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How to Get the Most Mileage Out of Your Travel Writing

by Julie Schwietert Jun 5, 2008
For more advice how to maximize the readership and longevity of blogs and published work, check out the MatadorU Travel Writing course.

THE INTERNET IS A medium that seems custom made for travel writers. It puts our work before an unlimited audience, provides free exposure through RSS and other subscription services, and serves as an electronic archive of published work and feedback. Consider the following strategies to maximize all this potential.

Pitching stories

Explore “cross-over” platforms for publication.

Travel writers are often interested in publishing in publications, whether print or electronic, with a direct thematic connection to travel.

While good and important, limiting your interest strictly to travel publications will prevent your work from gaining the audience of readers who might love your writing but who would never stumble upon it in a travel magazine or site.

Does your story involve food? Study food magazines like Saveur, Bon Appetit, and Gourmet, all of which include place-based articles in every issue.

Maybe your tale is about transportation. If that’s the case, liven up the pages of Boating or Car and Driver with your writing.

Regardless of the topic, know the publication and its submission guidelines prior to sending off your story.

Mine the expert knowledge in your travel writing network.

I recently prepared a pitch for a respected travel publication that received a short, ambivalent reply from the editor. I contacted a friend in my travel writing network who had more experience with the editor and asked for advice.

The second round of communication with the editor ended with the encouraging message: “Sold! Go for it!” I then passed the advice along to another writer who’d hit the same wall with that editor. Ask for advice when you need it, and share advice generously, too.

Be tight, be specific, be proactive.

Editors are busy. Do some of their work for them.

When you’re sure you’ve got a solid pitch, take a good look at the publication and make an assessment about where you think your piece would fit in best with respect to content and format. When you pitch to the editor, offer the story idea and a brief statement that articulates where you see your piece fitting into the publication and why.

If you have high-quality photos or other related content (audio, video) to offer the editor, make that information known in your pitch. Editors want to fill space, and the more content you can offer them that adds visual appeal to the publication, the more likely you are to get your story placed.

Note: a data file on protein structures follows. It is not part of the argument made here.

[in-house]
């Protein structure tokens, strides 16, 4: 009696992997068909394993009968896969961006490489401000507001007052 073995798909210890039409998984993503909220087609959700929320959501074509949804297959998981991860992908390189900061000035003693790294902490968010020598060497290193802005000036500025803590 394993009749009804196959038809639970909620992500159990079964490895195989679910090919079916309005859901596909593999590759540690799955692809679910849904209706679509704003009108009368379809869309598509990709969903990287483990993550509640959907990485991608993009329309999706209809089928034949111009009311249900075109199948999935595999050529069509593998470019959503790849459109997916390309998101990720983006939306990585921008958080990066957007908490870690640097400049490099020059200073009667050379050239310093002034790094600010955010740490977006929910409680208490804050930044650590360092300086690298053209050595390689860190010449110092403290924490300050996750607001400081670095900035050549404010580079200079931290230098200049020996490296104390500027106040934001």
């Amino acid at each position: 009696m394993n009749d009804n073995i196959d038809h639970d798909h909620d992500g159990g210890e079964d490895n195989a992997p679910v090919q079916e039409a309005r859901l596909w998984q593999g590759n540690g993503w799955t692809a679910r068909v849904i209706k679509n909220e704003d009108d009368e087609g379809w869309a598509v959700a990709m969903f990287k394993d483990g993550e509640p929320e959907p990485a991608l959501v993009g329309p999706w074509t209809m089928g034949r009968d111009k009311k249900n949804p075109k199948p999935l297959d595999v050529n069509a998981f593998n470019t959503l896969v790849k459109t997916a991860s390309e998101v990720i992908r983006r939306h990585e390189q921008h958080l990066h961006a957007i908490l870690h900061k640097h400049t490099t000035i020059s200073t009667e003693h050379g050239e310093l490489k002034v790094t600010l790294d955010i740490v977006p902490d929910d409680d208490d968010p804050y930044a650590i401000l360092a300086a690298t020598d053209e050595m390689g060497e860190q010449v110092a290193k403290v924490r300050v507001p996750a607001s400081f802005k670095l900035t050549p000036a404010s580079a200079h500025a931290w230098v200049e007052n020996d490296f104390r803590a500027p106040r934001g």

Produce a piece that has value.

This tip seems obvious, but “value” doesn’t simply refer to the idea or the content of the article. If you’re writing about a person, a place, or an event, provide the reader with hyperlinks to appropriate resources that add value to your own work.

If you refer to another article you’ve written, direct the reader to it. If you’re writing about a concert, a meal, or a store, provide a “practical advice” section that leads your reader to more information without distracting from your own story.


Viral market your own work.

One word of caution about viral marketing: do not abuse this strategy by sending your work over and over to the same group of people—even (and especially!) close friends or family.

The idea of viral marketing is simple: Generate buzz that gets your reader passing your story throughout his or her network, creating widening circles of readers for you.

How do you do this?

First: send a link or clip in a personalized message to every person mentioned in or related to the article. In a recent piece I wrote about disabled travelers, I sent a personalized thank you note to the interviewees, along with a link to the article. I encouraged them to forward the link to their own friends and family.

Second: send a link or clip in a personalized message to groups of people who are likely to find the article interesting. For the same article, I forwarded a brief message to the director of an international disabled travelers’ organization and encouraged her to share the story with her colleagues and clients.

I also posted the link in the disabled travelers’ forum on Lonely Planet. These three actions pushed readers who might not otherwise have read my work or visited Brave New Traveler to visit the BNT site.

One word of caution about viral marketing: do not abuse this strategy by sending your work over and over to the same group of people—even (and especially!) close friends or family. Direct your viral marketing campaign deliberately and respectfully, not simply with the intention of expanding your readership, but also of giving content of value to a potential new reader.

Know your rights.

Publications, whether print or electronic, have wildly different policies when it comes to your rights as a writer. Do you retain the rights to your work? Are you permitted to republish excerpts, the entire piece, or a variation on the piece in other publications in the future? The answers to these questions should play a part in the decisions you make about what to write and for which publications.

Be a good reader.

Good writers are good readers. Good readers offer feedback on others’ writing. Just as you wish for others to respond to your work, offer responses to others’ work. This is a great way to network, to get a better feeling for particular publications, and to develop a more astute awareness of what editors are seeking. * Get access to paid freelance travel writing opportunities and an active community of travel journalists by enrolling in the MatadorU Travel Writing program.

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